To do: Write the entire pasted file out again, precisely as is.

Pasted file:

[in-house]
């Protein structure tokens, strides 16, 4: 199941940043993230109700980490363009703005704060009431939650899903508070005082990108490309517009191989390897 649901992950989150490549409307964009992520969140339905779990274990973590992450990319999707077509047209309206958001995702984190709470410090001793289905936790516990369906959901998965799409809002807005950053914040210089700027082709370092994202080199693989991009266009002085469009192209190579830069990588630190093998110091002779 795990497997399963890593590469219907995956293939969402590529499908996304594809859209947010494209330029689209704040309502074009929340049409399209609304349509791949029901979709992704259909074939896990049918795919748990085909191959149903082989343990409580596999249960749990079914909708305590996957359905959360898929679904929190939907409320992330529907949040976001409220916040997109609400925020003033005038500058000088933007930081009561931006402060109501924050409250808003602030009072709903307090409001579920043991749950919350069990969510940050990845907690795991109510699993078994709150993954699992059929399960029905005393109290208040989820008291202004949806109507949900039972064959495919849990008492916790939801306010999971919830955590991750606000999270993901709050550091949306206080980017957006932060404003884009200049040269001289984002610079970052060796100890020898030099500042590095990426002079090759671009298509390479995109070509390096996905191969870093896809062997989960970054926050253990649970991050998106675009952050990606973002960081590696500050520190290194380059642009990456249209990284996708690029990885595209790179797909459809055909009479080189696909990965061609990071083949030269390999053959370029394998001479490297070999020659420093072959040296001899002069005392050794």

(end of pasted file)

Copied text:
[in-house]
């Protein structure tokens, strides 16, 4: 199941940043993230109700980490363009703005704060009431939650899903508070005082990108490309517009191989390897 649901992950989150490549409307964009992520969140339905779990274990973590992450990319999707077509047209309206958001995702984190709470410090001793289905936790516990369906959901998965799409809002807005950053914040210089700027082709370092994202080199693989991009266009002085469009192209190579830069990588630190093998110091002779 795990497997399963890593590469219907995956293939969402590529499908996304594809859209947010494209330029689209704040309502074009929340049409399209609304349509791949029901979709992704259909074939896990049918795919748990085909191959149903082989343990409580596999249960749990079914909708305590996957359905959360898929679904929190939907409320992330529907949040976001409220916040997109609400925020003033005038500058000088933007930081009561931006402060109501924050409250808003602030009072709903307090409001579920043991749950919350069990969510940050990845907690795991109510699993078994709150993954699992059929399960029905005393109290208040989820008291202004949806109507949900039972064959495919849990008492916790939801306010999971919830955590991750606000999270993901709050550091949306206080980017957006932060404003884009200049040269001289984002610079970052060796100890020898030099500042590095990426002079090759671009298509390479995109070509390096996905191969870093896809062997989960970054926050253990649970991050998106675009952050990606973002960081590696500050520190290194380059642009990456249209990284996708690029990885595209790179797909459809055909009479080189696909990965061609990071083949030269390999053959370029394998001479490297070999020659420093072959040296001899002069005392050794």